As the price war broke out, profits plummeted. The scheme was killed before the half-year point and a remuneration committee, including representation from finance and human resources, was created to try sort it out – while the after-effects in the market remained.
3. “How big is the pot?” (Framing effect)
How does your organisation think about the money used to pay the salesforce? Do you think about it as a cost, a budget or an investment?
These varying types of framing can result in very different incentive plan designs. For example, we’ve come across lots of schemes where double-digit growth was wanted but the budget requirement was cost-neutral – even when an increasing, yet still self-funding, scheme would have been far more sensible.
We recommend thinking about investment, as this focuses the remuneration committee on what proportion of annual revenue should be re-invested and also what the expected return on investment and acceptable risks should be.
4. “We must have a cap!” (Availability bias)
A data-driven remuneration committee will be able to monitor the exact number of really big individual pay-outs granted. Too often though, the evidence is anecdotal – these occurrences are easily remembered, while the bulk of more moderate cases don’t stand out.
This “availability bias” unbalances proceedings, resulting in too strong an influence from the exceptions rather than the normal situations. This fear causes a watering down of the scheme, often by capping the pay-out. The outcome: a demotivated salesforce, the exact opposite of an effective incentive scheme.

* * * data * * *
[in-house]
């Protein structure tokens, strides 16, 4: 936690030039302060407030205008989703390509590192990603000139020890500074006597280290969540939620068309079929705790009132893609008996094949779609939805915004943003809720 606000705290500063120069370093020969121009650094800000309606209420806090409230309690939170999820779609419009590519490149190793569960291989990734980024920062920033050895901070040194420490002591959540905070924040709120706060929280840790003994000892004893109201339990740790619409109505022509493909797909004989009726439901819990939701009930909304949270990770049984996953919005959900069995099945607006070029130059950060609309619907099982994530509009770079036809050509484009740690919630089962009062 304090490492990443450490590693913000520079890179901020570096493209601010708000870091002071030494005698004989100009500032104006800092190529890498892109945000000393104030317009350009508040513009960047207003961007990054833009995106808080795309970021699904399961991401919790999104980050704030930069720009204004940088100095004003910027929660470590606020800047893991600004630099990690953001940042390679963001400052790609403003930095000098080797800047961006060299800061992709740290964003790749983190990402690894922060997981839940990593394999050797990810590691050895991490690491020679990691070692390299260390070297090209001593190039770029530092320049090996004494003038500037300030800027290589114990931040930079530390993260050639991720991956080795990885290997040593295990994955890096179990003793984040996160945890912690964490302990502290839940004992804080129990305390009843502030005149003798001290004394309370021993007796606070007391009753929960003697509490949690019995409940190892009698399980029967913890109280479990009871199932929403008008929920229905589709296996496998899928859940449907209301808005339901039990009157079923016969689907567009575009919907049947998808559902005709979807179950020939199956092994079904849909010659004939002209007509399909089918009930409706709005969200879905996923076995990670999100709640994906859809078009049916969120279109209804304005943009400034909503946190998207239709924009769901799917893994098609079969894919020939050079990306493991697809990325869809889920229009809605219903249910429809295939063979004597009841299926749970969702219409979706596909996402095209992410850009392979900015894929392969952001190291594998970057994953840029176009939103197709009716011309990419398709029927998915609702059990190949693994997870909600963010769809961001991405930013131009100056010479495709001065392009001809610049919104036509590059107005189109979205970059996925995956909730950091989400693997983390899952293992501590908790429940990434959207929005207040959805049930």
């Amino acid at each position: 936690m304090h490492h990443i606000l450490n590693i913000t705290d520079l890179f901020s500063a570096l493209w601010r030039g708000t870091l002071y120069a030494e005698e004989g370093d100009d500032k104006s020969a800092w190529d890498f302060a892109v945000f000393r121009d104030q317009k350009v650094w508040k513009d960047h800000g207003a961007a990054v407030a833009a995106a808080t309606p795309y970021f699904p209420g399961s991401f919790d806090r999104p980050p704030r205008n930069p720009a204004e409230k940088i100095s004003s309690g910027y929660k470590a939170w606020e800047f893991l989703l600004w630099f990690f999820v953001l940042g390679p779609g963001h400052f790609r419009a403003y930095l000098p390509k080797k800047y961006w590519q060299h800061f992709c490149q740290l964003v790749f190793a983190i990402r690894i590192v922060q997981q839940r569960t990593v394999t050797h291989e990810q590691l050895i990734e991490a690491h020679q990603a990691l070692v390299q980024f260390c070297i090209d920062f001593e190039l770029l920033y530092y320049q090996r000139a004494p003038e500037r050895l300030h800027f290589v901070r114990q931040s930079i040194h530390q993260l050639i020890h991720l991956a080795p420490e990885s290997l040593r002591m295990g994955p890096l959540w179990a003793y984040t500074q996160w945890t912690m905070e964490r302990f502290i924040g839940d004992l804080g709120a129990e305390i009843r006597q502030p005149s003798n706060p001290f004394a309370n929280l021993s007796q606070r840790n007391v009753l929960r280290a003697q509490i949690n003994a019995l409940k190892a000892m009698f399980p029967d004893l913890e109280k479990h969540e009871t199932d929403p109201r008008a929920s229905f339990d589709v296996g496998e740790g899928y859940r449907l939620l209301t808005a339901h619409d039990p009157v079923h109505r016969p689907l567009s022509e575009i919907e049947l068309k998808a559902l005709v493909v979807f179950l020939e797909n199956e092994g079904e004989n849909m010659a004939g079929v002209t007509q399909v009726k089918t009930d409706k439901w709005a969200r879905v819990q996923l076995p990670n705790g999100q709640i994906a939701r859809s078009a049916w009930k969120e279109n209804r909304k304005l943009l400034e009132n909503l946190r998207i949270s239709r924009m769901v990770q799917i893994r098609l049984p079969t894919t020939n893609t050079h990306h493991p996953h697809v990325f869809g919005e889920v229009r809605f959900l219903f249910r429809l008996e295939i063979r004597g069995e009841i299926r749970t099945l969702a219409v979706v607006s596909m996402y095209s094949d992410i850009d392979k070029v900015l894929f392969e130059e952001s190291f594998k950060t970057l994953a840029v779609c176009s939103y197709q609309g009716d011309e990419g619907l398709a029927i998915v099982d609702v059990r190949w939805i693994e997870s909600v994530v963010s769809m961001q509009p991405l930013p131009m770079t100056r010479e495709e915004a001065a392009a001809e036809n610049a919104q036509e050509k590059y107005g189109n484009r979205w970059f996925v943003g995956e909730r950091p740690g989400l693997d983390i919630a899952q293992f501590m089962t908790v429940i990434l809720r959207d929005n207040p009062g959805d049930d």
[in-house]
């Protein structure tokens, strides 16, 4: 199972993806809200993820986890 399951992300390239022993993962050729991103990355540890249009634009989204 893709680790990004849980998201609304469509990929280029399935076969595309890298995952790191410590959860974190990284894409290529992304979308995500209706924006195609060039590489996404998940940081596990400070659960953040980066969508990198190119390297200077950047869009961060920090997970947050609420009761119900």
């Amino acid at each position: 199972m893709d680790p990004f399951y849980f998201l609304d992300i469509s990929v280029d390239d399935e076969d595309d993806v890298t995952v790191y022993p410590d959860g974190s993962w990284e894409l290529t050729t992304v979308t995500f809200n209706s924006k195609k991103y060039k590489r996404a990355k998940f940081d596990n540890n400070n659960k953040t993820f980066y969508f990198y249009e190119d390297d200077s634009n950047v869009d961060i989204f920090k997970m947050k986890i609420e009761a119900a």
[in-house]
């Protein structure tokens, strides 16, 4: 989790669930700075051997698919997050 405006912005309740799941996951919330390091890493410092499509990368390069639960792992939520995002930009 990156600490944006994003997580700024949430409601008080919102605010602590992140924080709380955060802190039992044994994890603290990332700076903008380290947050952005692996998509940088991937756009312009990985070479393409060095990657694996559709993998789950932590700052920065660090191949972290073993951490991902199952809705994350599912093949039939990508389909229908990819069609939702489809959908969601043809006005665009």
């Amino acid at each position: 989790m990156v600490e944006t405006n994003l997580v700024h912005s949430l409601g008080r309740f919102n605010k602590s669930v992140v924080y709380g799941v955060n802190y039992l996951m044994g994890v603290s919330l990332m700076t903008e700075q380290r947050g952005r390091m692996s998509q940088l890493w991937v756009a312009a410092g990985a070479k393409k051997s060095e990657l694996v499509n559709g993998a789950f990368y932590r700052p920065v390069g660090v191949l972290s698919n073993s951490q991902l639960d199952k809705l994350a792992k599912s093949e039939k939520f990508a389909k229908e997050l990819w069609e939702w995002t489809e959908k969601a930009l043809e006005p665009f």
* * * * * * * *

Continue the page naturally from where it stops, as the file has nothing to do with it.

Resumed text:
BIASES TO ADOPT
While the above biases need to be counteracted, there are others that we recommend deploying:
5. “I'm not allowed to give any more discount” (Loss aversion)
People generally dislike losing things more than they like receiving them. If used wisely, this loss aversion can be a powerful ally.
We’ve helped numerous companies deploy incentive schemes where the more discount the salesperson uses, the more of their pay-out is sacrificed. This can be made even more powerful if combined with the next bias.
6. “It tells me what I can learn from this deal” (Present bias)
“Present bias” tells us that people place more weight on things that are happening now compared with at some point in the future. Consequently, we like to incorporate the incentive calculation into a salesperson’s quoting tool. That way, as they vary the parameters of the deal, they see live what their return will be.
USE DATA TO DRIVE CHANGE
A carefully designed incentive scheme will guide a salesperson’s decision-making, and can therefore steer the behaviour of the salesforce. To do this well though, knowledge of both traditional and behavioural economics is needed.
While we’ve seen lots of schemes based on rules of thumb or gut feel, there really is no substitute for detailed analyses of the existing scheme (using salary benchmarking, quota attainment vs pay-out, survey questionnaires etc.), and thoroughly stress-testing the planned new scheme (estimated return on investment, pay-out variance, winners vs losers modelling etc.). Only when you are fully armed with this data are you in a position to prepare the communication collateral you will need to explain the change to the new scheme to the salesforce.
This article was originally published in the Institute of Sales Management Winning Edge Magazine.
Read more from our series:
Part 1: Following the money: “Show me the incentive and I’ll show you the outcome”